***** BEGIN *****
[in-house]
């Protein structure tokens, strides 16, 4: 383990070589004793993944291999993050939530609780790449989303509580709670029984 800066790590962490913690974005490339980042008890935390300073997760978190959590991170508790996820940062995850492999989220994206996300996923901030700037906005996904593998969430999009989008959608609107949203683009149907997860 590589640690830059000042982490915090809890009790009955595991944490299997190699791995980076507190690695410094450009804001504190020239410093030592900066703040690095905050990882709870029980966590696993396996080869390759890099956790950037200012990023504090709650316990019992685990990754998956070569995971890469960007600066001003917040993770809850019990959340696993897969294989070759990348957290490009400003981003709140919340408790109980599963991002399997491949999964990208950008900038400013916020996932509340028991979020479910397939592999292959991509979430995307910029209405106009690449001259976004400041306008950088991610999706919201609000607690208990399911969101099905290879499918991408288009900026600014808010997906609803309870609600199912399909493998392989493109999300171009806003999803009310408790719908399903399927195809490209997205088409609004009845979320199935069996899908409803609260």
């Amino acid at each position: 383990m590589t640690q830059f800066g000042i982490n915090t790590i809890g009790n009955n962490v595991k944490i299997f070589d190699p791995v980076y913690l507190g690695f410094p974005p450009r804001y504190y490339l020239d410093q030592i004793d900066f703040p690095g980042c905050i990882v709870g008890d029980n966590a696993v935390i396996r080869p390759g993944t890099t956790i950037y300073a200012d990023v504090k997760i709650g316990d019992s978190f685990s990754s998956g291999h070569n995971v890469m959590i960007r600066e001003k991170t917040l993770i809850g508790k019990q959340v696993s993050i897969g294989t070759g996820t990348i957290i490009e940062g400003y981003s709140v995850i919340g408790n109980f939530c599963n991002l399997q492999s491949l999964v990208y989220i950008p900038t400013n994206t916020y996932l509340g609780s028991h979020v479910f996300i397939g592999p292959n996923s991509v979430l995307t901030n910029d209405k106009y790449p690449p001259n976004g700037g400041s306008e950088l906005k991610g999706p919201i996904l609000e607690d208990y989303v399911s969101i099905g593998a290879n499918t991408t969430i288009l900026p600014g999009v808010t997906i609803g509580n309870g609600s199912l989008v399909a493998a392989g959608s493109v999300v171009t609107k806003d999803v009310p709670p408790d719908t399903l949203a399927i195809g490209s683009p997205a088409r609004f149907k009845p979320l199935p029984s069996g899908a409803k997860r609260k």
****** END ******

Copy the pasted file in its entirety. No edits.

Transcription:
[in-house]
């Protein structure tokens, strides 16, 4: 383990070589004793993944291999993050939530609780790449989303509580709670029984 800066790590962490913690974005490339980042008890935390300073997760978190959590991170508790996820940062995850492999989220994206996300996923901030700037906005996904593998969430999009989008959608609107949203683009149907997860 590589640690830059000042982490915090809890009790009955595991944490299997190699791995980076507190690695410094450009804001504190020239410093030592900066703040690095905050990882709870029980966590696993396996080869390759890099956790950037200012990023504090709650316990019992685990990754998956070569995971890469960007600066001003917040993770809850019990959340696993897969294989070759990348957290490009400003981003709140919340408790109980599963991002399997491949999964990208950008900038400013916020996932509340028991979020479910397939592999292959991509979430995307910029209405106009690449001259976004400041306008950088991610999706919201609000607690208990399911969101099905290879499918991408288009900026600014808010997906609803309870609600199912399909493998392989493109999300171009806003999803009310408790719908399903399927195809490209997205088409609004009845979320199935069996899908409803609260």
């Amino acid at each position: 383990m590589t640690q830059f800066g000042i982490n915090t790590i809890g009790n009955n962490v595991k944490i299997f070589d190699p791995v980076y913690l507190g690695f410094p974005p450009r804001y504190y490339l020239d410093q030592i004793d900066f703040p690095g980042c905050i990882v709870g008890d029980n966590a696993v935390i396996r080869p390759g993944t890099t956790i950037y300073a200012d990023v504090k997760i709650g316990d019992s978190f685990s990754s998956g291999h070569n995971v890469m959590i960007r600066e001003k991170t917040l993770i809850g508790k019990q959340v696993s993050i897969g294989t070759g996820t990348i957290i490009e940062g400003y981003s709140v995850i919340g408790n109980f939530c599963n991002l399997q492999s491949l999964v990208y989220i950008p900038t400013n994206t916020y996932l509340g609780s028991h979020v479910f996300i397939g592999p292959n996923s991509v979430l995307t901030n910029d209405k106009y790449p690449p001259n976004g700037g400041s306008e950088l906005k991610g999706p919201i996904l609000e607690d208990y989303v399911s969101i099905g593998a290879n499918t991408t969430i288009l900026p600014g999009v808010t997906i609803g509580n309870g609600s199912l989008v399909a493998a392989g959608s493109v999300v171009t609107k806003d999803v009310p709670p408790d719908t399903l949203a399927i195809g490209s683009p997205a088409r609004f149907k009845p979320l199935p029984s069996g899908a409803k997860r609260k």